She accuses the group of dishonesty, but her writing not only is disturbingly short of forthrightness, but reveals the weakness in the old, “we have no biases” thinking.
For starters, the Franklin Center does not claim to produce unbiased journalism. I know. When I was vice president of journalism there, I crafted the policy and worked with reporters and editors to enforce it. Watchdog produces quality journalism that conforms to professional journalism standards — but it admits that it has a pro-taxpayer, pro-liberty perspective.
Franklin is not the only nonprofit that doesn’t list donors, by the way. But whatever one thinks of that policy, the group spells it out and doesn’t try to pretend otherwise. If a newspaper doesn’t like that policy, then it shouldn’t use Watchdog’s articles. But that’s not dishonesty — it’s the epitome of truthfulness.
Here’s what’s really revealing. Peterson refers to the Center for Public Integrity in a way that would make one think that it is just some unbiased good-journalism group. But it is a nonprofit with a hard-left political perspective and it didn’t just do some “research” on Franklin. It published a poorly crafted hit piece with a transparent political agenda.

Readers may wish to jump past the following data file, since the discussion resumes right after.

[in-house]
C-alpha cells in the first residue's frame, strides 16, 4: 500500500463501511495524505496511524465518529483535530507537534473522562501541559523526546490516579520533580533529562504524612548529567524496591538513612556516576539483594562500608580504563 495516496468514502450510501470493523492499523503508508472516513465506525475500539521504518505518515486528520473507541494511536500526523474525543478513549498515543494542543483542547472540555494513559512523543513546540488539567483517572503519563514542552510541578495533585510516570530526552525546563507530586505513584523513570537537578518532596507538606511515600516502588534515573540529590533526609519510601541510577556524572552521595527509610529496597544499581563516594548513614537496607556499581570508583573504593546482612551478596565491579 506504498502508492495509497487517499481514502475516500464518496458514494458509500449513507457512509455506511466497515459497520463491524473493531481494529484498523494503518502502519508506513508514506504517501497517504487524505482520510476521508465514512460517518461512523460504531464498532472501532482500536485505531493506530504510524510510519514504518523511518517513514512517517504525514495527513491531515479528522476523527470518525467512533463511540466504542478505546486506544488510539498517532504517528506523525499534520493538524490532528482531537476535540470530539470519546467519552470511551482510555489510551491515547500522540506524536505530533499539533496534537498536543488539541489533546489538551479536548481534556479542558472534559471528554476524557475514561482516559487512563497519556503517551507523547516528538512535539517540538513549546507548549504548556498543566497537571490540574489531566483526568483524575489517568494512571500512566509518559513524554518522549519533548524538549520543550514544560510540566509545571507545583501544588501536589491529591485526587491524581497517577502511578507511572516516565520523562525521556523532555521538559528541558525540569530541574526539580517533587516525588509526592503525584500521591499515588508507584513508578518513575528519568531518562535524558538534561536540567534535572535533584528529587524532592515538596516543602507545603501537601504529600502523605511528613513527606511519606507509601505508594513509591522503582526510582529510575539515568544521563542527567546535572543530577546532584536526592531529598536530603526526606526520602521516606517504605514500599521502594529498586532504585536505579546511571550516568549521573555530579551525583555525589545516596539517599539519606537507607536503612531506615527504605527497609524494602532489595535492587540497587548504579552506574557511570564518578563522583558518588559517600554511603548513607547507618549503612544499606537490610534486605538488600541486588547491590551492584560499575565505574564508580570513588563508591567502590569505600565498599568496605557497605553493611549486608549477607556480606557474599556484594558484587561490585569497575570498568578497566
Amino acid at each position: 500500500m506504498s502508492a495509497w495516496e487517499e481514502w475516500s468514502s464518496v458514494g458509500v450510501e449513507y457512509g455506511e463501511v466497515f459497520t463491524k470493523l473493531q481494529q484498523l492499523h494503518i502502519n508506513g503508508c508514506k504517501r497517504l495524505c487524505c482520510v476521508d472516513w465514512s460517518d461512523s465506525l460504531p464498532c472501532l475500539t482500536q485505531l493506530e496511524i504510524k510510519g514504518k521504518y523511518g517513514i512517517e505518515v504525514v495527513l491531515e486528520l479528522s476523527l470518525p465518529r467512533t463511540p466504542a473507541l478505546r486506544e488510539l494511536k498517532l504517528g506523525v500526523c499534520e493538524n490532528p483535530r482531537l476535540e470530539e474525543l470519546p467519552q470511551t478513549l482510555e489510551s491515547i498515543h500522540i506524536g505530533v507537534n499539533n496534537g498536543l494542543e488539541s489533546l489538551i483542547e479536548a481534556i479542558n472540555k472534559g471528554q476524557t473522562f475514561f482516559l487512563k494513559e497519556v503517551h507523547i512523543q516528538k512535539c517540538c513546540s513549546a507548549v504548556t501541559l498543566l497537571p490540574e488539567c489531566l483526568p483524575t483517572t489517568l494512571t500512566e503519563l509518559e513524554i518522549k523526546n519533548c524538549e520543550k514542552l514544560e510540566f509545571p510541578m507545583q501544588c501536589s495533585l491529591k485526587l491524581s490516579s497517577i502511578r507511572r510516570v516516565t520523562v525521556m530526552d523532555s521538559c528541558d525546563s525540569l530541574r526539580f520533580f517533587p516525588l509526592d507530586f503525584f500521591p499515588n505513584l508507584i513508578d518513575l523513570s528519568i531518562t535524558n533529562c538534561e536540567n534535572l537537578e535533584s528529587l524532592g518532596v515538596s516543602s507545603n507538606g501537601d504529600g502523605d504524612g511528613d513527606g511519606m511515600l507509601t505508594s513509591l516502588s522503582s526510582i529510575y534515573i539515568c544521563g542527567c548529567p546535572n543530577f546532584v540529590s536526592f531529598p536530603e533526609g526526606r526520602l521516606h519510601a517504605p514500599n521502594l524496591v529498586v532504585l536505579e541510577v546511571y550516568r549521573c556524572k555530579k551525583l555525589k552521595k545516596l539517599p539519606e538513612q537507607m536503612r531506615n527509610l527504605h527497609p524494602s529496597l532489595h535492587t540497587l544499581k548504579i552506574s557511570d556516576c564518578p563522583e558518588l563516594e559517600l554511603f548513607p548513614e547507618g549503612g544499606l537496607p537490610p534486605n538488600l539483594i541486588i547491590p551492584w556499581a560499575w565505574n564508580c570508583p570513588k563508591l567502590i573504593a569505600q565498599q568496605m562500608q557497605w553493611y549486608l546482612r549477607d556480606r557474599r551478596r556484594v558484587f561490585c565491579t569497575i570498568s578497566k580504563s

“The fact that you didn’t question its findings suggests something of your own bias,” wrote Franklin Vice President Will Swaim in an email to Peterson, who never responded to his correspondence.
You see the ironies here. A newspaper editor attacks a libertarian-leaning group that admits its view of the world for the crime of offering news stories for reprinting. Meanwhile, she champions as unbiased the work of left-wing groups that are cagier about their perspective. Too bad she wasn’t in my junior high class that day.
No wonder the public has been frustrated over the years with perceptions of media bias. It’s not really the bias that’s the problem, but the insistence by some editors that they are untainted by any worldview — even as they so obviously trumpet one. (Not long ago, for instance, I received an angry email from a reader about one of my newspaper articles. She couldn’t believe how biased it was. After I explained to her that it was an opinion column, her view totally changed. She didn’t mind my idiotic view — as long as it wasn’t dressed up as unbiased!)
Don’t like Franklin or Watchdog? That’s fine. Then don’t use their work. But don’t dress up your own political biases as a bold defense of journalistic integrity.
Steven Greenhut is a Watchdog.org contributor and former vice president of Journalism for Watchdog’s parent, the Franklin Center for Government & Public Integrity.
When I read this opening paragraph of a letter from the leaders of Media Matters, I double-checked that this wasn’t a story from The Onion, the humorous and satirical news source: